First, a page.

Let’s check our attitudes to make better quality experiences for all girls playing hockey in our country.

Sincerely, Mélissa Simard

AUTHOR: My name is Mélissa Simard and I am a feminist. I also am a Feminist and Gender studies student at the University of Ottawa in Ontario, Canada. Growing up I was a competitive hockey and soccer player practicing year-round at a sports studies high school named Louis-Riel Public High School. For most months of the year, I volunteer my time coaching competitive hockey for the Gloucester Cumberland Girls Hockey Association where I am also part of the Board of Hockey Operations Committee. I strive for gender equality and inclusivity in sport, especially in coaching education. During the hockey off-season, I enjoy many outdoor activities like hiking and running. You can also find me on Twitter @CoachMelSimard.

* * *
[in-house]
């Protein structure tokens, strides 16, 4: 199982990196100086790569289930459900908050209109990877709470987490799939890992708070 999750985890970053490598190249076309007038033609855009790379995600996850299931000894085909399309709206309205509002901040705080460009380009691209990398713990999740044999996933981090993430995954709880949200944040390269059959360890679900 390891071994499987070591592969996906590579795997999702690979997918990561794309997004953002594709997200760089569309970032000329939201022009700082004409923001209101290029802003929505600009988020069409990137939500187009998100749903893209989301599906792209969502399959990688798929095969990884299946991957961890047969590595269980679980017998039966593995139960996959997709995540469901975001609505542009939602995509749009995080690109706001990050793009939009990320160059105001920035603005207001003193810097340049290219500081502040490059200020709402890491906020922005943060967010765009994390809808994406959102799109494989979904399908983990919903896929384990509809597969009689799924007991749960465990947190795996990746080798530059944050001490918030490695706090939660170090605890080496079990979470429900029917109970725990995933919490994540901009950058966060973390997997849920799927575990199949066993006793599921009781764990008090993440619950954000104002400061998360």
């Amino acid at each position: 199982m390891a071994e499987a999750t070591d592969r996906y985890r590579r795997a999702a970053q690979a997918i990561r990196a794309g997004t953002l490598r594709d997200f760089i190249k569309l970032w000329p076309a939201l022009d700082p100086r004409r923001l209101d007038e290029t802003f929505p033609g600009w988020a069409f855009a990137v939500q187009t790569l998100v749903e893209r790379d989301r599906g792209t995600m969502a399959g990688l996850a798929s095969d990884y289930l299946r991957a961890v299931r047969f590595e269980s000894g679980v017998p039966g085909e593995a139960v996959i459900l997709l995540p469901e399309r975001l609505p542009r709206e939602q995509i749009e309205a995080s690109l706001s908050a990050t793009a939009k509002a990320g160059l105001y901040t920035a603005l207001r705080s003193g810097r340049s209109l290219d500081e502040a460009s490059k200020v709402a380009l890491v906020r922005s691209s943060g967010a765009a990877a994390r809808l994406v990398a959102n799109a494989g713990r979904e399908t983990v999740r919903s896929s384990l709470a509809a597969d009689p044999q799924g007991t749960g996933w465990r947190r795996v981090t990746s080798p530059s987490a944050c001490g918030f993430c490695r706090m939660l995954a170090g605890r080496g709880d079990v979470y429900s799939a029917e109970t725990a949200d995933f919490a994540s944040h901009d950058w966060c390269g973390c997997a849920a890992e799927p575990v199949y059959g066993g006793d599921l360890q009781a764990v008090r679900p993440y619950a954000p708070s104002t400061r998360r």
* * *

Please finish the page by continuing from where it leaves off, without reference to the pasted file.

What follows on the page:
Mélissa Simard References

Collins, P. H. (2015). Intersectionality’s definitional dilemmas. Annual review of sociology, 41, 1-20.

Fink, J. S. (2016). Hiding in plain sight: The embedded nature of sexism in sport. Journal of Sport Management, 30(1), 1-7.

McKeon, L. (2017). Defining the new feminism: How we can harness the discord and create a better feminism for the future. In L. McKeon, F Bomb. Dispatches from the WAR ON FEMINISM, (pp. 247-262). Fredericton: Goose Lane Editions.

Tully, M., & Sullivan, V. (2015). Was It Something I Said? (1st ed.). Bloomfield, NJ.: The Center for Sport Success.

Wenjen, M., & Foley, A. (2018). How to coach girls. Maryville, TN: Audrey Press.

WSF. (2020). Do You Know the Factors Influencing Girls’ Participation in Sports? – Women’s Sports Foundation. Retrieved 5 June 2020, from participation-in-sports/